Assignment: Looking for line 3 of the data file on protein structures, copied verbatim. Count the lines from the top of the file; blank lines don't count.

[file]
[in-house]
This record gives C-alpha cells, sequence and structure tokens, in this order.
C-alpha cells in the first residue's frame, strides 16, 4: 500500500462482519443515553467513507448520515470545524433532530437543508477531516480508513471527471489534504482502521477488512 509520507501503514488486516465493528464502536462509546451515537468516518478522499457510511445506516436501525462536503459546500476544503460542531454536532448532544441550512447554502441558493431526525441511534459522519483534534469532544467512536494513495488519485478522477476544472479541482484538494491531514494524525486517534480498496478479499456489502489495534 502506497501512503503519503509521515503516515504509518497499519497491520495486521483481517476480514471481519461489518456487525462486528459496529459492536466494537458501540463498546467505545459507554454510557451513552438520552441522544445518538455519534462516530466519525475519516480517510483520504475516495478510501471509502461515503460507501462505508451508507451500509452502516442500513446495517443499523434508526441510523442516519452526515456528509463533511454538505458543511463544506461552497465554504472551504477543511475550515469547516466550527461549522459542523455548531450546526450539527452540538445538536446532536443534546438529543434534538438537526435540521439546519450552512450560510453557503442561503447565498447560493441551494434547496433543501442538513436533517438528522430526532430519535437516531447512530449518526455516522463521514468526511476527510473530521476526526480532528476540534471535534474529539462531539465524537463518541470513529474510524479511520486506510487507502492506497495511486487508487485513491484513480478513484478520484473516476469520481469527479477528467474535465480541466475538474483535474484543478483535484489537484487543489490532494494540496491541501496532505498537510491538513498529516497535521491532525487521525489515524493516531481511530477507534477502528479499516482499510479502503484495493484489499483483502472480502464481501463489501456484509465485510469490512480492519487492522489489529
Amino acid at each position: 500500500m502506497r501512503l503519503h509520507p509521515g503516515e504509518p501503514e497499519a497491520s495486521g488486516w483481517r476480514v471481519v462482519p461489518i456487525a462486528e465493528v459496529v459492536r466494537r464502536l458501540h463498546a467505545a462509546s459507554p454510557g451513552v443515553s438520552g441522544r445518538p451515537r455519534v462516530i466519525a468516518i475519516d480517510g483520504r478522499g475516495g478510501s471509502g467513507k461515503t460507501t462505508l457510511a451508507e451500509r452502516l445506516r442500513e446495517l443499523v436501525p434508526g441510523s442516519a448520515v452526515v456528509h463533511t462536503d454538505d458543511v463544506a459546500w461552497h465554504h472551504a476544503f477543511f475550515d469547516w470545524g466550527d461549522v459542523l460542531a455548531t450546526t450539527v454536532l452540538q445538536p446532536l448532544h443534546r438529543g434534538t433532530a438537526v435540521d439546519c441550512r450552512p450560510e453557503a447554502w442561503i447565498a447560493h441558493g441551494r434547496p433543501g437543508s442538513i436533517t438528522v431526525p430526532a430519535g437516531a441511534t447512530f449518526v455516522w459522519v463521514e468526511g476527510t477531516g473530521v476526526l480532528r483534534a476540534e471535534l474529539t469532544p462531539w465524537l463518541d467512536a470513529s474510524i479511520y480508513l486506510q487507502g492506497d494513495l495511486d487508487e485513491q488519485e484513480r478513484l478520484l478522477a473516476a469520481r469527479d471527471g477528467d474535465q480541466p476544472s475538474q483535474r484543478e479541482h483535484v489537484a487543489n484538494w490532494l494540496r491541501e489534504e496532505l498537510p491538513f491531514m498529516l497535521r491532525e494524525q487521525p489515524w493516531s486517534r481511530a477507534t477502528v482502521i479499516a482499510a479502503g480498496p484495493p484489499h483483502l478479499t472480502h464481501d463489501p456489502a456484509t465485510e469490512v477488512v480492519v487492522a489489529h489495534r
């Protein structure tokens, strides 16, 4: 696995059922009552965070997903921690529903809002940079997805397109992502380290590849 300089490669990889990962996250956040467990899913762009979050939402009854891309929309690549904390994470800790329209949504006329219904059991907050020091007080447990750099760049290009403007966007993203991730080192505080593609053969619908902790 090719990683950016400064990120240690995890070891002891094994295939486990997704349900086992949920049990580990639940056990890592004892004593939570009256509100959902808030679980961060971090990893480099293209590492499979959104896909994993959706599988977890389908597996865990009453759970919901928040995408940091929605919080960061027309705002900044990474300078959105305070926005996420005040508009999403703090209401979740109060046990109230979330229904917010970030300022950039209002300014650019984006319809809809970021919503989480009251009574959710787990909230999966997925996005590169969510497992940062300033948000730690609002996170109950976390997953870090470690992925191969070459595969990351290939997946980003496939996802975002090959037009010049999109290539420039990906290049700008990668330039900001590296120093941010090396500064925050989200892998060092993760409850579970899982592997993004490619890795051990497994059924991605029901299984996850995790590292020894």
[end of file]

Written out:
C-alpha cells in the first residue's frame, strides 16, 4: 500500500462482519443515553467513507448520515470545524433532530437543508477531516480508513471527471489534504482502521477488512 509520507501503514488486516465493528464502536462509546451515537468516518478522499457510511445506516436501525462536503459546500476544503460542531454536532448532544441550512447554502441558493431526525441511534459522519483534534469532544467512536494513495488519485478522477476544472479541482484538494491531514494524525486517534480498496478479499456489502489495534 502506497501512503503519503509521515503516515504509518497499519497491520495486521483481517476480514471481519461489518456487525462486528459496529459492536466494537458501540463498546467505545459507554454510557451513552438520552441522544445518538455519534462516530466519525475519516480517510483520504475516495478510501471509502461515503460507501462505508451508507451500509452502516442500513446495517443499523434508526441510523442516519452526515456528509463533511454538505458543511463544506461552497465554504472551504477543511475550515469547516466550527461549522459542523455548531450546526450539527452540538445538536446532536443534546438529543434534538438537526435540521439546519450552512450560510453557503442561503447565498447560493441551494434547496433543501442538513436533517438528522430526532430519535437516531447512530449518526455516522463521514468526511476527510473530521476526526480532528476540534471535534474529539462531539465524537463518541470513529474510524479511520486506510487507502492506497495511486487508487485513491484513480478513484478520484473516476469520481469527479477528467474535465480541466475538474483535474484543478483535484489537484487543489490532494494540496491541501496532505498537510491538513498529516497535521491532525487521525489515524493516531481511530477507534477502528479499516482499510479502503484495493484489499483483502472480502464481501463489501456484509465485510469490512480492519487492522489489529